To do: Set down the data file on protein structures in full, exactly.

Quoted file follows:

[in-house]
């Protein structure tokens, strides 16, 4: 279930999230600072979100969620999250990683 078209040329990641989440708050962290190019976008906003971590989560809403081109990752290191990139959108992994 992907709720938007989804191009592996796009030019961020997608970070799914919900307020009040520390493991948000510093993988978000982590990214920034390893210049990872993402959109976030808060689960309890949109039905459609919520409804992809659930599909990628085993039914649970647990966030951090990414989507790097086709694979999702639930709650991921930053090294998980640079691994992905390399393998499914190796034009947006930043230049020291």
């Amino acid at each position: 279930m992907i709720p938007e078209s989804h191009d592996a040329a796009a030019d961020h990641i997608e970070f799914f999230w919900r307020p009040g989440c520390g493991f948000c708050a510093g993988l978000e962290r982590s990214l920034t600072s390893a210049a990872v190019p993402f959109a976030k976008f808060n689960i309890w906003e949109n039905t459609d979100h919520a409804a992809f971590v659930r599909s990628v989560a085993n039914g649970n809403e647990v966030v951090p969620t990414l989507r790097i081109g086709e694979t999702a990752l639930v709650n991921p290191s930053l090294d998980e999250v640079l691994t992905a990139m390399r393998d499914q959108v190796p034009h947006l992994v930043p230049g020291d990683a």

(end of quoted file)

[in-house]
């Protein structure tokens, strides 16, 4: 279930999230600072979100969620999250990683 078209040329990641989440708050962290190019976008906003971590989560809403081109990752290191990139959108992994 992907709720938007989804191009592996796009030019961020997608970070799914919900307020009040520390493991948000510093993988978000982590990214920034390893210049990872993402959109976030808060689960309890949109039905459609919520409804992809659930599909990628085993039914649970647990966030951090990414989507790097086709694979999702639930709650991921930053090294998980640079691994992905390399393998499914190796034009947006930043230049020291």
């Amino acid at each position: 279930m992907i709720p938007e078209s989804h191009d592996a040329a796009a030019d961020h990641i997608e970070f799914f999230w919900r307020p009040g989440c520390g493991f948000c708050a510093g993988l978000e962290r982590s990214l920034t600072s390893a210049a990872v190019p993402f959109a976030k976008f808060n689960i309890w906003e949109n039905t459609d979100h919520a409804a992809f971590v659930r599909s990628v989560a085993n039914g649970n809403e647990v966030v951090p969620t990414l989507r790097i081109g086709e694979t999702a990752l639930v709650n991921p290191s930053l090294d998980e999250v640079l691994t992905a990139m390399r393998d499914q959108v190796p034009h947006l992994v930043p230049g020291d990683a």